Skip to content

Obama Says He’ll Veto Any Legislation Blocking Iran Deal

President Barack Obama on Tuesday announced that after two years of negotiations, a final nuclear deal had been reached with Iran, one he said met every single one of the United States’ “bottom lines” laid down in a preliminary agreement in early April.

Congress, as part of the Iran Nuclear Review Act (PL 114-17), will have 60 days to review the agreement, which means any potential vote of approval or disapproval will not happen before September.

Obama said he would welcome a robust debate and scrutiny from lawmakers but he promised to “veto any legislation that prevents the successful implementation of this deal.”

Obama said the long-term agreement reached by negotiators in Vienna would “phase in” U.S. and international sanctions relief for Iran as the country took steps to implement the terms of the accord. He also said that international inspectors would have “24/7” access to Iran’s “key nuclear facilities.”

“This deal demonstrates that American diplomacy can bring about real and meaningful change,” the president said in early morning remarks at the White House. “Because America negotiated from a position of strength and principle, we have stopped the spread of nuclear weapons in this region.”

The deal sketched out by the president appeared to broadly meet the framework of the preliminary April agreement between Iran and the so-called “P-5+1” world powers, which include the United States, Russia, China, the United Kingdom, France and Germany.

Obama said the United States would have the ability to verify whether Iran was fulfilling each of its deal commitments. He said the International Atomic Energy Agency had reached an agreement with Tehran that would allow it to complete a separate investigation into potential past military research by Iran with nuclear implications.

A key sticking point for Congress will likely be the access that Iran grants to IAEA inspectors to visit potential undeclared sites that are suspected of housing nuclear work. Congressional hawks have demanded “anytime/anywhere” access to these sites but Obama on Tuesday said the deal would grant international monitors access “where necessary, when necessary.”

Another likely bone of contention for lawmakers will be an agreement under the deal to lift a U.N. Security Council conventional weapons embargo on Iran after five years and sanctions on the sale of ballistic missile technology after eight years.

Lawmakers are also likely to have questions about the mechanism that has been developed that Obama said will allow sanctions on Iran to be “snapped back” if the country is found to be in violation of the deal.

Early reaction from Capitol Hill to the deal’s announcement was cautious with a number of lawmakers indicating they were withholding judgment until they more fully understood the terms of the accord.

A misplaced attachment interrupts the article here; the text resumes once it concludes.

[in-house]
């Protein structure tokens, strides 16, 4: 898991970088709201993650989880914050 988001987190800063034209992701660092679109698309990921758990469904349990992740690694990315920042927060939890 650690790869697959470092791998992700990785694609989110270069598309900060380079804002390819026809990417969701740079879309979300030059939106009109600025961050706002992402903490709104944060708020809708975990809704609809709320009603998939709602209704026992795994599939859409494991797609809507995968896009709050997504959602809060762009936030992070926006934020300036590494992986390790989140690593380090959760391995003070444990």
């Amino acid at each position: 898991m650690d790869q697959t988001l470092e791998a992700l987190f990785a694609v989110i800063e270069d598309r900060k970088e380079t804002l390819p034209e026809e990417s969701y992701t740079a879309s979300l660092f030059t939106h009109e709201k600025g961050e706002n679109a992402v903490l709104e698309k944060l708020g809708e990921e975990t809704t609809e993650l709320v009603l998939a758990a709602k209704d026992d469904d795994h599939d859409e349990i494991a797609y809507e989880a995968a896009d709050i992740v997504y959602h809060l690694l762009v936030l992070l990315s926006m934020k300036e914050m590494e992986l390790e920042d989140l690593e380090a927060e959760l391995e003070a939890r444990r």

Senate Foreign Relations Chairman Bob Corker, who authored the Iran Nuclear Review Act said he comes from “a place of deep skepticism” that the deal will succeed in preventing Iran from obtaining a nuclear weapon. “Congress will need to scrutinize this deal and answer whether implementing the agreement is worth dismantling our painstakingly-constructed sanctions regime,” he said.

Virginia Democrat Tim Kaine, who sits on the Foreign Relations Committee, also welcomed the chance for congressional review.

“Given that the deal largely hinges on what Iran must do to get relief from sanctions imposed by Congress, the American public deserves to have its elected representatives review any final deal to ensure it is in our national security interest,” Kaine said.

House Minority Leader Nancy Pelosi promised that “Congress will closely review the details of this agreement.”

“We have no illusions about the Iranian regime – or the destabilizing influence Iran continues to have in the region,” she said. “We must maintain our vigilance. All options remain on the table should Iran take any steps toward a nuclear weapon or deviate from the terms of this agreement.”

A joint statement released on Tuesday by Iran and the three European members of the negotiations said the final deal, known as the Joint Comprehensive Plan of Action, “will produce the comprehensive lifting of all U.N. Security Council sanctions as well as multilateral and national sanctions related to Iran’s nuclear program, including steps on access in areas of trade, technology, finance, and energy.”

The final deal comprises a main text and five technical annexes on nuclear, sanctions, civil nuclear energy cooperation, a joint commission, and implementation. The main text and annexes are scheduled to be released later today and in the next few days will be submitted to the Security Council for endorsement, according to the European-Iranian statement.

Recent Stories

Voters got first true 2024 week with Trump on trial, Biden on the trail

Supreme Court to hear oral arguments on abortion and Trump

House passes $95.3B aid package for Ukraine, Israel, Taiwan

Senate sends surveillance reauthorization bill to Biden’s desk

Five races to watch in Pennsylvania primaries on Tuesday

‘You talk too much’— Congressional Hits and Misses